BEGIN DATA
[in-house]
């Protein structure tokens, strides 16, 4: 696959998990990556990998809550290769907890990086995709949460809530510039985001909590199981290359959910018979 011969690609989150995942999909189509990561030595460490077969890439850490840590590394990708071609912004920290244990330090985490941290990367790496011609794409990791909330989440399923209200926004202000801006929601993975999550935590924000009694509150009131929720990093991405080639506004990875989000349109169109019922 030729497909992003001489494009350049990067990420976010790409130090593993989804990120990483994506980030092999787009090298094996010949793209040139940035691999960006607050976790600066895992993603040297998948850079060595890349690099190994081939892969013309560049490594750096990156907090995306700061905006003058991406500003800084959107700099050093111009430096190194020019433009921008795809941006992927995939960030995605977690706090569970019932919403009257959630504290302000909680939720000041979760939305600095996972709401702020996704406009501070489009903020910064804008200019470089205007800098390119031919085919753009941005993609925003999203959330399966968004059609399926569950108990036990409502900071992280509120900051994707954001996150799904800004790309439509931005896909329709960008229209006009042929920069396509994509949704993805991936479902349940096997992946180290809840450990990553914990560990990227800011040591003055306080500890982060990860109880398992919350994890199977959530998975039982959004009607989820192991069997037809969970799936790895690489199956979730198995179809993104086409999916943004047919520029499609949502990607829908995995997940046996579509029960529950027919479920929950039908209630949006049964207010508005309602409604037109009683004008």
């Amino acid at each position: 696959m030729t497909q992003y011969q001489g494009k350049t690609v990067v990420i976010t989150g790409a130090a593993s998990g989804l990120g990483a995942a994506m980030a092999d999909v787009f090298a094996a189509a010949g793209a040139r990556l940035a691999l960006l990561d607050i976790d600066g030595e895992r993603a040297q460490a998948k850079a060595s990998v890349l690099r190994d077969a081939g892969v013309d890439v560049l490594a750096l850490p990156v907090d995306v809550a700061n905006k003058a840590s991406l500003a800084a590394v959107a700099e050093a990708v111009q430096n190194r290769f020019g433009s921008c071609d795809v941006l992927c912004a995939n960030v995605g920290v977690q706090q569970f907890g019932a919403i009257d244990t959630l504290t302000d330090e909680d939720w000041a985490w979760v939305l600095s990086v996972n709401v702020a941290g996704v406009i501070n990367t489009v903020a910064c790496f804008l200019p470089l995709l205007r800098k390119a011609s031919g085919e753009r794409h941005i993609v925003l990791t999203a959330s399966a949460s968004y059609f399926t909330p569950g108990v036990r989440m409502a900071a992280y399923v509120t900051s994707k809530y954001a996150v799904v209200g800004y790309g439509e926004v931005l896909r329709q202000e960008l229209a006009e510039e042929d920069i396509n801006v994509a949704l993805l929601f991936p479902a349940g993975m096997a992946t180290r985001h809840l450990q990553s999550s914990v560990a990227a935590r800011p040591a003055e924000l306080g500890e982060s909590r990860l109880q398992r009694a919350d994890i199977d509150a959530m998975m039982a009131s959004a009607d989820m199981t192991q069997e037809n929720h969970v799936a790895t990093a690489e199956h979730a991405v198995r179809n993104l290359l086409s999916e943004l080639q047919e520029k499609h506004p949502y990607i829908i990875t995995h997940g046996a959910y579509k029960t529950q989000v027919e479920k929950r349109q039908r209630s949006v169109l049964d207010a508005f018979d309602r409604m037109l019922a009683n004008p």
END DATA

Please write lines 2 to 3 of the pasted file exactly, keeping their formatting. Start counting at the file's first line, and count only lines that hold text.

């Protein structure tokens, strides 16, 4: 696959998990990556990998809550290769907890990086995709949460809530510039985001909590199981290359959910018979 011969690609989150995942999909189509990561030595460490077969890439850490840590590394990708071609912004920290244990330090985490941290990367790496011609794409990791909330989440399923209200926004202000801006929601993975999550935590924000009694509150009131929720990093991405080639506004990875989000349109169109019922 030729497909992003001489494009350049990067990420976010790409130090593993989804990120990483994506980030092999787009090298094996010949793209040139940035691999960006607050976790600066895992993603040297998948850079060595890349690099190994081939892969013309560049490594750096990156907090995306700061905006003058991406500003800084959107700099050093111009430096190194020019433009921008795809941006992927995939960030995605977690706090569970019932919403009257959630504290302000909680939720000041979760939305600095996972709401702020996704406009501070489009903020910064804008200019470089205007800098390119031919085919753009941005993609925003999203959330399966968004059609399926569950108990036990409502900071992280509120900051994707954001996150799904800004790309439509931005896909329709960008229209006009042929920069396509994509949704993805991936479902349940096997992946180290809840450990990553914990560990990227800011040591003055306080500890982060990860109880398992919350994890199977959530998975039982959004009607989820192991069997037809969970799936790895690489199956979730198995179809993104086409999916943004047919520029499609949502990607829908995995997940046996579509029960529950027919479920929950039908209630949006049964207010508005309602409604037109009683004008």
């Amino acid at each position: 696959m030729t497909q992003y011969q001489g494009k350049t690609v990067v990420i976010t989150g790409a130090a593993s998990g989804l990120g990483a995942a994506m980030a092999d999909v787009f090298a094996a189509a010949g793209a040139r990556l940035a691999l960006l990561d607050i976790d600066g030595e895992r993603a040297q460490a998948k850079a060595s990998v890349l690099r190994d077969a081939g892969v013309d890439v560049l490594a750096l850490p990156v907090d995306v809550a700061n905006k003058a840590s991406l500003a800084a590394v959107a700099e050093a990708v111009q430096n190194r290769f020019g433009s921008c071609d795809v941006l992927c912004a995939n960030v995605g920290v977690q706090q569970f907890g019932a919403i009257d244990t959630l504290t302000d330090e909680d939720w000041a985490w979760v939305l600095s990086v996972n709401v702020a941290g996704v406009i501070n990367t489009v903020a910064c790496f804008l200019p470089l995709l205007r800098k390119a011609s031919g085919e753009r794409h941005i993609v925003l990791t999203a959330s399966a949460s968004y059609f399926t909330p569950g108990v036990r989440m409502a900071a992280y399923v509120t900051s994707k809530y954001a996150v799904v209200g800004y790309g439509e926004v931005l896909r329709q202000e960008l229209a006009e510039e042929d920069i396509n801006v994509a949704l993805l929601f991936p479902a349940g993975m096997a992946t180290r985001h809840l450990q990553s999550s914990v560990a990227a935590r800011p040591a003055e924000l306080g500890e982060s909590r990860l109880q398992r009694a919350d994890i199977d509150a959530m998975m039982a009131s959004a009607d989820m199981t192991q069997e037809n929720h969970v799936a790895t990093a690489e199956h979730a991405v198995r179809n993104l290359l086409s999916e943004l080639q047919e520029k499609h506004p949502y990607i829908i990875t995995h997940g046996a959910y579509k029960t529950q989000v027919e479920k929950r349109q039908r209630s949006v169109l049964d207010a508005f018979d309602r409604m037109l019922a009683n004008p």